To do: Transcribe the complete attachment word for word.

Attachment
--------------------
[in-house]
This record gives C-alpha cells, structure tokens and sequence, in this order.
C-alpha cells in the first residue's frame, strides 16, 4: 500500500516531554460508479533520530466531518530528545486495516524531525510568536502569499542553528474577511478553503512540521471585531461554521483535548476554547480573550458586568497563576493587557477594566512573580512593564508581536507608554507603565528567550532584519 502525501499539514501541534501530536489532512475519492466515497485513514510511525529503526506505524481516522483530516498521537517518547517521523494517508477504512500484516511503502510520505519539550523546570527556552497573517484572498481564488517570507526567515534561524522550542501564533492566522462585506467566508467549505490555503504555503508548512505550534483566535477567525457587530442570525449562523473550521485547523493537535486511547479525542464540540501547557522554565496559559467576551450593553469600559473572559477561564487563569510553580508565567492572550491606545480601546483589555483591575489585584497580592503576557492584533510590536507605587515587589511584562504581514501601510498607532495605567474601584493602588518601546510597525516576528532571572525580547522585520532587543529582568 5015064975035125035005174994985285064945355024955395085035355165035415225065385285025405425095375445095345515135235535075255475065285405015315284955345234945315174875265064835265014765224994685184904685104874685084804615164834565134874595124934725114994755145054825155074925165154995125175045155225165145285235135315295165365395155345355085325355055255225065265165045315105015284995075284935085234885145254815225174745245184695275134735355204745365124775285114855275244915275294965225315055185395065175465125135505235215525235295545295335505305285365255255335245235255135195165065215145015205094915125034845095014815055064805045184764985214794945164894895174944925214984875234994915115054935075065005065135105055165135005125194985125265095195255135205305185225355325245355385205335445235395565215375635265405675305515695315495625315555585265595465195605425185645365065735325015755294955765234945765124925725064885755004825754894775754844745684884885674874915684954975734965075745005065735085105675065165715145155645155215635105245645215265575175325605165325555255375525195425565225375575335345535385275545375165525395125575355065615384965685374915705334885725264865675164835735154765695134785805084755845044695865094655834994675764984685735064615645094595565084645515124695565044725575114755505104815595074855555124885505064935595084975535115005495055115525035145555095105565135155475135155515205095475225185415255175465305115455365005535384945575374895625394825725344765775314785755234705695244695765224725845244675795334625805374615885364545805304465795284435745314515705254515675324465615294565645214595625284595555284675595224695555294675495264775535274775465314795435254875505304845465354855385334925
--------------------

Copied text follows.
[in-house]
This record gives C-alpha cells, structure tokens and sequence, in this order.
C-alpha cells in the first residue's frame, strides 16, 4: 500500500516531554460508479533520530466531518530528545486495516524531525510568536502569499542553528474577511478553503512540521471585531461554521483535548476554547480573550458586568497563576493587557477594566512573580512593564508581536507608554507603565528567550532584519 502525501499539514501541534501530536489532512475519492466515497485513514510511525529503526506505524481516522483530516498521537517518547517521523494517508477504512500484516511503502510520505519539550523546570527556552497573517484572498481564488517570507526567515534561524522550542501564533492566522462585506467566508467549505490555503504555503508548512505550534483566535477567525457587530442570525449562523473550521485547523493537535486511547479525542464540540501547557522554565496559559467576551450593553469600559473572559477561564487563569510553580508565567492572550491606545480601546483589555483591575489585584497580592503576557492584533510590536507605587515587589511584562504581514501601510498607532495605567474601584493602588518601546510597525516576528532571572525580547522585520532587543529582568 5015064975035125035005174994985285064945355024955395085035355165035415225065385285025405425095375445095345515135235535075255475065285405015315284955345234945315174875265064835265014765224994685184904685104874685084804615164834565134874595124934725114994755145054825155074925165154995125175045155225165145285235135315295165365395155345355085325355055255225065265165045315105015284995075284935085234885145254815225174745245184695275134735355204745365124775285114855275244915275294965225315055185395065175465125135505235215525235295545295335505305285365255255335245235255135195165065215145015205094915125034845095014815055064805045184764985214794945164894895174944925214984875234994915115054935075065005065135105055165135005125194985125265095195255135205305185225355325245355385205335445235395565215375635265405675305515695315495625315555585265595465195605425185645365065735325015755294955765234945765124925725064885755004825754894775754844745684884885674874915684954975734965075745005065735085105675065165715145155645155215635105245645215265575175325605165325555255375525195425565225375575335345535385275545375165525395125575355065615384965685374915705334885725264865675164835735154765695134785805084755845044695865094655834994675764984685735064615645094595565084645515124695565044725575114755505104815595074855555124885505064935595084975535115005495055115525035145555095105565135155475135155515205095475225185415255175465305115455365005535384945575374895625394825725344765775314785755234705695244695765224725845244675795334625805374615885364545805304465795284435745314515705254515675324465615294565645214595625284595555284675595224695555294675495264775535274775465314795435254875505304845465354855385334925